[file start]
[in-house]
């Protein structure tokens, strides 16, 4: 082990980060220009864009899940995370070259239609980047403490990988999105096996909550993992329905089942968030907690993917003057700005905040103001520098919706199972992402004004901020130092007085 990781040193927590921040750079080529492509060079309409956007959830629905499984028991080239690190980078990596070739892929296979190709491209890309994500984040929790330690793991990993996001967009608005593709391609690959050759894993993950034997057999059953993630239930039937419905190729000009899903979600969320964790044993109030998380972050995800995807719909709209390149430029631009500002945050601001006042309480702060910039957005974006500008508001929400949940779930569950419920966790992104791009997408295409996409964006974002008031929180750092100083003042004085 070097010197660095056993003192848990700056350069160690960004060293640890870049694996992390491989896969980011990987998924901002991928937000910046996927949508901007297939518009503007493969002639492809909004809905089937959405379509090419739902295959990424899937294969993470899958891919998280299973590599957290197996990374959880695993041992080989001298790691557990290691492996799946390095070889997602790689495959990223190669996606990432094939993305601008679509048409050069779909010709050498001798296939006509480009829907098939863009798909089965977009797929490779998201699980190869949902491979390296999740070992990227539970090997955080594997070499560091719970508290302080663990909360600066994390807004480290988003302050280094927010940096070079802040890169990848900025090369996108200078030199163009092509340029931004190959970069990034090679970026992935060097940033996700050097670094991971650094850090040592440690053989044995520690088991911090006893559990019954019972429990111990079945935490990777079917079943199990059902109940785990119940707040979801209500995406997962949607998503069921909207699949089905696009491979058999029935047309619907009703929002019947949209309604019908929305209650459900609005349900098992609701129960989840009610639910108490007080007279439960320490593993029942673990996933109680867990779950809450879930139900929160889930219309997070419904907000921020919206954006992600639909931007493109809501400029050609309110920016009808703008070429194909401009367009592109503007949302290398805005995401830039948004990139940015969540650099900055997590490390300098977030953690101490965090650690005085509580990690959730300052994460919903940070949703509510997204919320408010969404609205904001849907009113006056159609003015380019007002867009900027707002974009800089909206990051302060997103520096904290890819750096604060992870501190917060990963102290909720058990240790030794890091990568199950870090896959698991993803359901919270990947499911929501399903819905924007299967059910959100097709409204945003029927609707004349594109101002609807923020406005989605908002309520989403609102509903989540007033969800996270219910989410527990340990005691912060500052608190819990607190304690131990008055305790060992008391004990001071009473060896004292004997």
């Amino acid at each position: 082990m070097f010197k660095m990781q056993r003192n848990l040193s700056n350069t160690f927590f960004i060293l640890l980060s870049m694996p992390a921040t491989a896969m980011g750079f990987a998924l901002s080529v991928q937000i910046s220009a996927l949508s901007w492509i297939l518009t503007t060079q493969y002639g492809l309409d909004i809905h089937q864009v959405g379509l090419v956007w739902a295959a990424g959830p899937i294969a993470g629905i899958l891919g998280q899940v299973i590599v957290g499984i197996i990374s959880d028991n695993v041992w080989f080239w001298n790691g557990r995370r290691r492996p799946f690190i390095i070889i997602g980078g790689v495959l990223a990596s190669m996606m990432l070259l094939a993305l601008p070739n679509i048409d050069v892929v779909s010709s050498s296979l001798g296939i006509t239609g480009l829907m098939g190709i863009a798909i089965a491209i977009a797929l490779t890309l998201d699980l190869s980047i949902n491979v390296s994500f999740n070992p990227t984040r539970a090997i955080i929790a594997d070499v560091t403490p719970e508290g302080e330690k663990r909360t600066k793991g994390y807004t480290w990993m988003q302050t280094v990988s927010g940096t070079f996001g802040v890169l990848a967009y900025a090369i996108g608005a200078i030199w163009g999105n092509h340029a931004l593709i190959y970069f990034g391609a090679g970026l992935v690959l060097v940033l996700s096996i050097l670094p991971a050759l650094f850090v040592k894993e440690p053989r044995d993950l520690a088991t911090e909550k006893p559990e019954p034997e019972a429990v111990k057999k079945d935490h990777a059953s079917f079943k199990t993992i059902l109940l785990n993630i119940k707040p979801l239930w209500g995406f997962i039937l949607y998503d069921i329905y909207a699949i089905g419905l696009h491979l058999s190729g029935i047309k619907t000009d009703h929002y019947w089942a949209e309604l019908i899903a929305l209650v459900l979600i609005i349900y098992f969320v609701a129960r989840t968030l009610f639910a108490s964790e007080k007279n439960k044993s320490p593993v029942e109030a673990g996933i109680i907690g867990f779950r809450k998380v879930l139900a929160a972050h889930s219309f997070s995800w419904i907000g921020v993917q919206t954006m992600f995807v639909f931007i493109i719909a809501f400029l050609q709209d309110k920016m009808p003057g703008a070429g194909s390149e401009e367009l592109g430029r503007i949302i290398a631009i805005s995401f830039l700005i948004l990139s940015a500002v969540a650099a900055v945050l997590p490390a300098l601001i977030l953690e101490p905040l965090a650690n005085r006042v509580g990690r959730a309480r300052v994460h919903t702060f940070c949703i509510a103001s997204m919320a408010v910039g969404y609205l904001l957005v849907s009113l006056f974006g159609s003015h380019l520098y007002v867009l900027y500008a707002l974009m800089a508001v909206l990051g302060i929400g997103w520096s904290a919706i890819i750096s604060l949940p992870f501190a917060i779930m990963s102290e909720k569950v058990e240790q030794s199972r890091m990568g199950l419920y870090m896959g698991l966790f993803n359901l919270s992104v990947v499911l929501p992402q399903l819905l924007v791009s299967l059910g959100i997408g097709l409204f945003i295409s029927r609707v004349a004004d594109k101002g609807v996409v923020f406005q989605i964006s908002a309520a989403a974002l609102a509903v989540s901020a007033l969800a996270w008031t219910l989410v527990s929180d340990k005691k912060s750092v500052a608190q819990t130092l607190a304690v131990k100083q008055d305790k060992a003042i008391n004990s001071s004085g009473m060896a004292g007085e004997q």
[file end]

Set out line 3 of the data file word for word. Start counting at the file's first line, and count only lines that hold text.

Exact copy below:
């Amino acid at each position: 082990m070097f010197k660095m990781q056993r003192n848990l040193s700056n350069t160690f927590f960004i060293l640890l980060s870049m694996p992390a921040t491989a896969m980011g750079f990987a998924l901002s080529v991928q937000i910046s220009a996927l949508s901007w492509i297939l518009t503007t060079q493969y002639g492809l309409d909004i809905h089937q864009v959405g379509l090419v956007w739902a295959a990424g959830p899937i294969a993470g629905i899958l891919g998280q899940v299973i590599v957290g499984i197996i990374s959880d028991n695993v041992w080989f080239w001298n790691g557990r995370r290691r492996p799946f690190i390095i070889i997602g980078g790689v495959l990223a990596s190669m996606m990432l070259l094939a993305l601008p070739n679509i048409d050069v892929v779909s010709s050498s296979l001798g296939i006509t239609g480009l829907m098939g190709i863009a798909i089965a491209i977009a797929l490779t890309l998201d699980l190869s980047i949902n491979v390296s994500f999740n070992p990227t984040r539970a090997i955080i929790a594997d070499v560091t403490p719970e508290g302080e330690k663990r909360t600066k793991g994390y807004t480290w990993m988003q302050t280094v990988s927010g940096t070079f996001g802040v890169l990848a967009y900025a090369i996108g608005a200078i030199w163009g999105n092509h340029a931004l593709i190959y970069f990034g391609a090679g970026l992935v690959l060097v940033l996700s096996i050097l670094p991971a050759l650094f850090v040592k894993e440690p053989r044995d993950l520690a088991t911090e909550k006893p559990e019954p034997e019972a429990v111990k057999k079945d935490h990777a059953s079917f079943k199990t993992i059902l109940l785990n993630i119940k707040p979801l239930w209500g995406f997962i039937l949607y998503d069921i329905y909207a699949i089905g419905l696009h491979l058999s190729g029935i047309k619907t000009d009703h929002y019947w089942a949209e309604l019908i899903a929305l209650v459900l979600i609005i349900y098992f969320v609701a129960r989840t968030l009610f639910a108490s964790e007080k007279n439960k044993s320490p593993v029942e109030a673990g996933i109680i907690g867990f779950r809450k998380v879930l139900a929160a972050h889930s219309f997070s995800w419904i907000g921020v993917q919206t954006m992600f995807v639909f931007i493109i719909a809501f400029l050609q709209d309110k920016m009808p003057g703008a070429g194909s390149e401009e367009l592109g430029r503007i949302i290398a631009i805005s995401f830039l700005i948004l990139s940015a500002v969540a650099a900055v945050l997590p490390a300098l601001i977030l953690e101490p905040l965090a650690n005085r006042v509580g990690r959730a309480r300052v994460h919903t702060f940070c949703i509510a103001s997204m919320a408010v910039g969404y609205l904001l957005v849907s009113l006056f974006g159609s003015h380019l520098y007002v867009l900027y500008a707002l974009m800089a508001v909206l990051g302060i929400g997103w520096s904290a919706i890819i750096s604060l949940p992870f501190a917060i779930m990963s102290e909720k569950v058990e240790q030794s199972r890091m990568g199950l419920y870090m896959g698991l966790f993803n359901l919270s992104v990947v499911l929501p992402q399903l819905l924007v791009s299967l059910g959100i997408g097709l409204f945003i295409s029927r609707v004349a004004d594109k101002g609807v996409v923020f406005q989605i964006s908002a309520a989403a974002l609102a509903v989540s901020a007033l969800a996270w008031t219910l989410v527990s929180d340990k005691k912060s750092v500052a608190q819990t130092l607190a304690v131990k100083q008055d305790k060992a003042i008391n004990s001071s004085g009473m060896a004292g007085e004997q």